German prosecutors plan perjury probe of Lopez

July 30, 1993|By New York Times News Service

FRANKFURT, Germany -- The industrial espionage battle between Volkswagen AG and General Motors Corp. broadened yesterday as prosecutors in Hamburg announced a new investigation of Jose Ignacio Lopez de Arriortua, the VW production chief, whom GM has accused of stealing its trade secrets.

The new investigation coincided with a fresh round of mudslinging a day after Ferdinand Piech, the chairman of VW, suggested that GM might have manipulated evidence. He accused GM of waging "international economic war in order to ruin VW." GM officials rejected those contentions yesterday at a news conference in Frankfurt.

The Hamburg state prosecutor's office said it was investigating whether Mr. Lopez and some of his VW colleagues committed perjury this month in sworn testimony in the Hamburg state court. It did not identify the other suspects. In giving their version of events in the trade-secrets dispute, VW officials contradicted statements by employees of Adam Opel AG, GM's German subsidiary.

The court hearing was to determine whether Der Spiegel, Germany's most influential news magazine, had grounds to continue publishing assertions that trade secrets were stolen by Mr. Lopez and seven VW employees who followed him when he jumped from GM last spring.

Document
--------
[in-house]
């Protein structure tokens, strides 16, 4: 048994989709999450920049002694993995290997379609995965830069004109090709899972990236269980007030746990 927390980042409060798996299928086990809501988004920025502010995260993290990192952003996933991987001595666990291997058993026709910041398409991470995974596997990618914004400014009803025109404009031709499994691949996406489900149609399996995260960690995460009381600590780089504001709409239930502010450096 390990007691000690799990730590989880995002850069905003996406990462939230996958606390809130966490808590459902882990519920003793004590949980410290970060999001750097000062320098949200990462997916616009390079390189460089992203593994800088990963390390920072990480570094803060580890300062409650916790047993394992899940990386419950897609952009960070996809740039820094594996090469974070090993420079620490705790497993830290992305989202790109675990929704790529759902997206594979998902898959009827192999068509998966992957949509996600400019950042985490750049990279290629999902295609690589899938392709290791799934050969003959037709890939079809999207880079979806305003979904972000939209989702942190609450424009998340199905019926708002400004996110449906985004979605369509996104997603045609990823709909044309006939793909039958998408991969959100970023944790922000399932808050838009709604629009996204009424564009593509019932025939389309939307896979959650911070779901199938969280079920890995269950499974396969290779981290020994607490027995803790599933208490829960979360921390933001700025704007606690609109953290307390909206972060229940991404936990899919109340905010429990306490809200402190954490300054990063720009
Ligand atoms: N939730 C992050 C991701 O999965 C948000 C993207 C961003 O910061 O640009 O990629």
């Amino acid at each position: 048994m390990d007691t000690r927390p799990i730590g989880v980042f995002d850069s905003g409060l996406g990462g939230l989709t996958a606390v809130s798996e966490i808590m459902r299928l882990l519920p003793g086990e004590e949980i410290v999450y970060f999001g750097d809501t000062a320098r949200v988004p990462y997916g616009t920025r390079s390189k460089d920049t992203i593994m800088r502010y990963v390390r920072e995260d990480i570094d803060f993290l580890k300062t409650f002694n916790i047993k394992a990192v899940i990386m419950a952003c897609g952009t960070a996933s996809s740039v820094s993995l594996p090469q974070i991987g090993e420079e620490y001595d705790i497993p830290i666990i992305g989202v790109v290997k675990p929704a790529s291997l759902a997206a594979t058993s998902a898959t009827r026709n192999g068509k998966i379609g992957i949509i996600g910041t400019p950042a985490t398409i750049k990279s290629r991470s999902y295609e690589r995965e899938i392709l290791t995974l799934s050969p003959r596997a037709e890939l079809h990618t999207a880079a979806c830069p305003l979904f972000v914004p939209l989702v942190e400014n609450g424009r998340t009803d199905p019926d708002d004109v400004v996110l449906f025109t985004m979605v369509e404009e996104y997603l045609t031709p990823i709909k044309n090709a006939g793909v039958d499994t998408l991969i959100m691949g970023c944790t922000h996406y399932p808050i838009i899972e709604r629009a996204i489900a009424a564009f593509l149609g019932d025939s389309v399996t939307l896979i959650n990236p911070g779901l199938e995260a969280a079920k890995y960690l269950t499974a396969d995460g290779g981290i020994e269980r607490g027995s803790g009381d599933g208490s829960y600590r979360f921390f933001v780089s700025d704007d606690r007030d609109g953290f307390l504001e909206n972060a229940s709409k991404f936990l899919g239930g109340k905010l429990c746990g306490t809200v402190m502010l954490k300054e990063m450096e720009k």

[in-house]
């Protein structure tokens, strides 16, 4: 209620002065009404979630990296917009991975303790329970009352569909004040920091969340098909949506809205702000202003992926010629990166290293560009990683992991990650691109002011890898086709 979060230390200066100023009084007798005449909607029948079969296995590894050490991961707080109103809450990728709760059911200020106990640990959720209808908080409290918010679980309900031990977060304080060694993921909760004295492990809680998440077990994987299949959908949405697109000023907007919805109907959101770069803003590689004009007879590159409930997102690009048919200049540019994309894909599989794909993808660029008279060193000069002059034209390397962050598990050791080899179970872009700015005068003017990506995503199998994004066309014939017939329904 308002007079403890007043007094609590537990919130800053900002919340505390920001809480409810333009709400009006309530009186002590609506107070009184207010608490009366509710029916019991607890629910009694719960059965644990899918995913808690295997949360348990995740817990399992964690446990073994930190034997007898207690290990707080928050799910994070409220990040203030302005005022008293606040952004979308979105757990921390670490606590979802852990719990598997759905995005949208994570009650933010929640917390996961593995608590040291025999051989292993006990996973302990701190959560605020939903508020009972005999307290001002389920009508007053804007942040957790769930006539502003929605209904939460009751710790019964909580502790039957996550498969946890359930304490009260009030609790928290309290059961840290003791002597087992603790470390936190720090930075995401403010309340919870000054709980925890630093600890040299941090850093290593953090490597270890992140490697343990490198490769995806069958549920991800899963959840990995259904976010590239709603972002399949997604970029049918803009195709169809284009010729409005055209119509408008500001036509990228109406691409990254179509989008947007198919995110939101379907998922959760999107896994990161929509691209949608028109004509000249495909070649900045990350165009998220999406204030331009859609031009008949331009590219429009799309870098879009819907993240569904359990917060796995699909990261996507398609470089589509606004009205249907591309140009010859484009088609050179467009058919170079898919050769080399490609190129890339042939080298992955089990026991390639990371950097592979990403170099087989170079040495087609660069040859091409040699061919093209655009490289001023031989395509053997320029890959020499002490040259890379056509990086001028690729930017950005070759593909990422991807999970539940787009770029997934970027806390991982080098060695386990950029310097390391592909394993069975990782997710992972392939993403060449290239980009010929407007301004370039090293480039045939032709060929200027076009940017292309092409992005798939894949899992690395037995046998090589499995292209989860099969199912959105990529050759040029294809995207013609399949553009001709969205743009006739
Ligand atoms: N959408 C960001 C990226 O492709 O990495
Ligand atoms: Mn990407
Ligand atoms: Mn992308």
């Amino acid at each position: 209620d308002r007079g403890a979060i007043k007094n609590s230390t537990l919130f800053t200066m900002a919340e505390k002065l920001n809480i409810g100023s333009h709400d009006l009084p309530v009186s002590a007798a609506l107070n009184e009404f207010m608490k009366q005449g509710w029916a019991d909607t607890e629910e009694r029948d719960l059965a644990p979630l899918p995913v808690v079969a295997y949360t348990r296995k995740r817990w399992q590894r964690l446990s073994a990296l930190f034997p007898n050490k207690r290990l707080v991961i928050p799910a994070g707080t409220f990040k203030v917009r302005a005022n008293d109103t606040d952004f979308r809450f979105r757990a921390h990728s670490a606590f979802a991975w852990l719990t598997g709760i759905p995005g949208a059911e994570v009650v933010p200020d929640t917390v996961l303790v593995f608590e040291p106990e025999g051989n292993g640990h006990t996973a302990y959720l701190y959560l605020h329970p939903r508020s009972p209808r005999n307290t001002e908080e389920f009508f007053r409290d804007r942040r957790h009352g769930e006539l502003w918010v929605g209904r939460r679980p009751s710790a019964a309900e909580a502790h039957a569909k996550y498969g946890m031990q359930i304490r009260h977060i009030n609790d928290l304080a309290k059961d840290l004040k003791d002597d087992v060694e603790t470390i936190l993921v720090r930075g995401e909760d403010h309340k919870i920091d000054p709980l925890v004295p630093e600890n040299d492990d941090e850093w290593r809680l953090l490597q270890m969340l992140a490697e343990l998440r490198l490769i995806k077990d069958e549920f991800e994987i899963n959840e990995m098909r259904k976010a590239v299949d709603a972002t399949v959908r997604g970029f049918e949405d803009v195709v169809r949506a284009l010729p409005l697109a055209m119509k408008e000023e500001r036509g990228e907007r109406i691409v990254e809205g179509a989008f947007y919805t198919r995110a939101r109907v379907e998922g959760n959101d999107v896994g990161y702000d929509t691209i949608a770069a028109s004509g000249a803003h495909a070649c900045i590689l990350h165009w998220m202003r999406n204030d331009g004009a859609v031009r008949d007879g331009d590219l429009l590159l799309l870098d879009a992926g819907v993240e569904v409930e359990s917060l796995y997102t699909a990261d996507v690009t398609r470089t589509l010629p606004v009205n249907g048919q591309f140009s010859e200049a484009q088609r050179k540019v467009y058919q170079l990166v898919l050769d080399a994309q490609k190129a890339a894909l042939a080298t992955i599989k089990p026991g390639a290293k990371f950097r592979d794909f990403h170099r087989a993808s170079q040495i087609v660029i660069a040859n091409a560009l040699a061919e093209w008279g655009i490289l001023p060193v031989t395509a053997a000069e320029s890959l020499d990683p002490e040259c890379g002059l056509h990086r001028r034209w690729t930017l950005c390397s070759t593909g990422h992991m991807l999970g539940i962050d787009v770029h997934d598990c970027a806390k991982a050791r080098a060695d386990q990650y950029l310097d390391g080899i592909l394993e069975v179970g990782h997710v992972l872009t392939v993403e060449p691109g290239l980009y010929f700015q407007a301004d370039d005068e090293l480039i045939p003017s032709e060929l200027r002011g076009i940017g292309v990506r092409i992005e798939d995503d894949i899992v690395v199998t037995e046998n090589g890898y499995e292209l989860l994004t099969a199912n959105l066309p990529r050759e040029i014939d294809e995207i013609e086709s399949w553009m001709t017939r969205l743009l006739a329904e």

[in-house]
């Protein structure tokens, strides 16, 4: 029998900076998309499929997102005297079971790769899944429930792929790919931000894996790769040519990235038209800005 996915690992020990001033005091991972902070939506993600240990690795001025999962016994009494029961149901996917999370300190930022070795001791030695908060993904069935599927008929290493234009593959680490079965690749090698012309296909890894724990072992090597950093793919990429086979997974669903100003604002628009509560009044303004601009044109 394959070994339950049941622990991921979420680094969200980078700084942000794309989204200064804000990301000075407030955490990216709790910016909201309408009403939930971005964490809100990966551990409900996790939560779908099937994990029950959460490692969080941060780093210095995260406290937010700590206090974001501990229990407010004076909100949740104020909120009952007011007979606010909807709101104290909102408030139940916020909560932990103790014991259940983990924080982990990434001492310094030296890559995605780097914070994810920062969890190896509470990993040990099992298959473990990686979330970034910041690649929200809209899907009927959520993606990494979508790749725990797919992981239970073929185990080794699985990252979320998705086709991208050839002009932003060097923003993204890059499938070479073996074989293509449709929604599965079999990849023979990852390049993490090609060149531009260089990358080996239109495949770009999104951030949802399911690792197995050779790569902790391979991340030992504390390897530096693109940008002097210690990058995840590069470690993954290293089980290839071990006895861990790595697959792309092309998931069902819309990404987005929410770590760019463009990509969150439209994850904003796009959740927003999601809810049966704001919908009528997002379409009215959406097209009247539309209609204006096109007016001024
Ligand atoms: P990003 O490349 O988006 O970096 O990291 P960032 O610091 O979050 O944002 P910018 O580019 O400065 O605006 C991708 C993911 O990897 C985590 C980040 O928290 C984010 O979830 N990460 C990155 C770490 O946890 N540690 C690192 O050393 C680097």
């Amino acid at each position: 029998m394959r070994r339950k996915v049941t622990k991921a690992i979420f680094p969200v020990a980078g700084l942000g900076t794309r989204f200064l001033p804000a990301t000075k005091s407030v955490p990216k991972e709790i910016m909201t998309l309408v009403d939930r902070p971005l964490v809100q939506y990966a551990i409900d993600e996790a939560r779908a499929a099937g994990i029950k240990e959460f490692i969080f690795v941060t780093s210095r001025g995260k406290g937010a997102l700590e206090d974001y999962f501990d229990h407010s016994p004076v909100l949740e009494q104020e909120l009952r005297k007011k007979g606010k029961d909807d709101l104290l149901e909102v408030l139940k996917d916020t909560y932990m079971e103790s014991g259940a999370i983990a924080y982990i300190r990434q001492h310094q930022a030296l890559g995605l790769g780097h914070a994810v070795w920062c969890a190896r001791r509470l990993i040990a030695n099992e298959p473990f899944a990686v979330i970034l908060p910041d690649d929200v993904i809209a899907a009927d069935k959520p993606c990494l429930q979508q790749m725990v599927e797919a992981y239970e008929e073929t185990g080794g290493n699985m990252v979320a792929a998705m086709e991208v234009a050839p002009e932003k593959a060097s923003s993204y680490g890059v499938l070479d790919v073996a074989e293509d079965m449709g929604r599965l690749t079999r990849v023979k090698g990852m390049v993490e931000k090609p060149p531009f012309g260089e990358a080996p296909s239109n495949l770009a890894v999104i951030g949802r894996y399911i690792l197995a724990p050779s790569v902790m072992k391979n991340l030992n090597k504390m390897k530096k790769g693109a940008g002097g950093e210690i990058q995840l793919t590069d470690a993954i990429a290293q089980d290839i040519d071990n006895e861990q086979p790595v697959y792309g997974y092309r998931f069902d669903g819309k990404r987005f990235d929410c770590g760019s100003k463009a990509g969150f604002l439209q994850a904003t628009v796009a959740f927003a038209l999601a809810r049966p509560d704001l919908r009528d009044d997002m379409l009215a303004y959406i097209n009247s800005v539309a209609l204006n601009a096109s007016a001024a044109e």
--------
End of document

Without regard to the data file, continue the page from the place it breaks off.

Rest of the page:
The court ruled July 21 that the magazine had enough evidence to make such claims. The court overturned an injunction granted to VW that had blocked articles including the allegations.

Prosecutors in Darmstadt, Germany, as well as the U.S. Justice Department are already investigating GM's assertion that Mr. Lopez and the seven employees who left VW with him systematically gathered and stole proprietary information. The information included top-secret plans for building a new small car and a master list of prices for all parts and components used by Opel.

"The lawyers for GM drew our attention to this," said Rudiger Bagger, a spokesman for the Hamburg prosecutor's office. He was referring to a letter sent by Opel's legal department that detailed the contradictions and pointed out that because both versions could not be correct, one must be perjurious.

But Mr. Bagger warned that the investigation should not be seen as presuming guilt on Mr. Lopez's part.

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